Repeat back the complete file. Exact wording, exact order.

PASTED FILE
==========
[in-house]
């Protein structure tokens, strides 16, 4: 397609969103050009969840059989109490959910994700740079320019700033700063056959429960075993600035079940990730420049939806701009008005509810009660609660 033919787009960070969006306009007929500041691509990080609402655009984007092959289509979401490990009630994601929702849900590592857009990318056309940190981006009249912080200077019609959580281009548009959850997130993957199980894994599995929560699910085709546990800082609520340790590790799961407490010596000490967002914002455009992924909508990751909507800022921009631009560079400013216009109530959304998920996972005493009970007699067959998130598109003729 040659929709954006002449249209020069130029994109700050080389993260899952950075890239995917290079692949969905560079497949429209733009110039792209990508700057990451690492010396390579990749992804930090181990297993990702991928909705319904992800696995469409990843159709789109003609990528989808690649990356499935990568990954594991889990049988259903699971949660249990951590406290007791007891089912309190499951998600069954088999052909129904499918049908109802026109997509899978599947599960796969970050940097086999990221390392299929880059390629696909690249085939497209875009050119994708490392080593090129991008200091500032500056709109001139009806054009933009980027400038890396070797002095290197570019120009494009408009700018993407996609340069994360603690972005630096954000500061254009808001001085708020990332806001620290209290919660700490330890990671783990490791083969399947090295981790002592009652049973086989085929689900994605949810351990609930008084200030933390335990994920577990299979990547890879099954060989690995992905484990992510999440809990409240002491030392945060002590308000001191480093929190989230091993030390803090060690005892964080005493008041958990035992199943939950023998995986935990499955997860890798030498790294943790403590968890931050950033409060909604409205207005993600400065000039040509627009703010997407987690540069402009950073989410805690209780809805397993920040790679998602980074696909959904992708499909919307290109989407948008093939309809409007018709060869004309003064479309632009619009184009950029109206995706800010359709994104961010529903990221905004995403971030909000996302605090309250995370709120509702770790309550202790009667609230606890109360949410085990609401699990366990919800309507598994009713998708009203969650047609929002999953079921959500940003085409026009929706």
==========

[in-house]
């Protein structure tokens, strides 16, 4: 397609969103050009969840059989109490959910994700740079320019700033700063056959429960075993600035079940990730420049939806701009008005509810009660609660 033919787009960070969006306009007929500041691509990080609402655009984007092959289509979401490990009630994601929702849900590592857009990318056309940190981006009249912080200077019609959580281009548009959850997130993957199980894994599995929560699910085709546990800082609520340790590790799961407490010596000490967002914002455009992924909508990751909507800022921009631009560079400013216009109530959304998920996972005493009970007699067959998130598109003729 040659929709954006002449249209020069130029994109700050080389993260899952950075890239995917290079692949969905560079497949429209733009110039792209990508700057990451690492010396390579990749992804930090181990297993990702991928909705319904992800696995469409990843159709789109003609990528989808690649990356499935990568990954594991889990049988259903699971949660249990951590406290007791007891089912309190499951998600069954088999052909129904499918049908109802026109997509899978599947599960796969970050940097086999990221390392299929880059390629696909690249085939497209875009050119994708490392080593090129991008200091500032500056709109001139009806054009933009980027400038890396070797002095290197570019120009494009408009700018993407996609340069994360603690972005630096954000500061254009808001001085708020990332806001620290209290919660700490330890990671783990490791083969399947090295981790002592009652049973086989085929689900994605949810351990609930008084200030933390335990994920577990299979990547890879099954060989690995992905484990992510999440809990409240002491030392945060002590308000001191480093929190989230091993030390803090060690005892964080005493008041958990035992199943939950023998995986935990499955997860890798030498790294943790403590968890931050950033409060909604409205207005993600400065000039040509627009703010997407987690540069402009950073989410805690209780809805397993920040790679998602980074696909959904992708499909919307290109989407948008093939309809409007018709060869004309003064479309632009619009184009950029109206995706800010359709994104961010529903990221905004995403971030909000996302605090309250995370709120509702770790309550202790009667609230606890109360949410085990609401699990366990919800309507598994009713998708009203969650047609929002999953079921959500940003085409026009929706």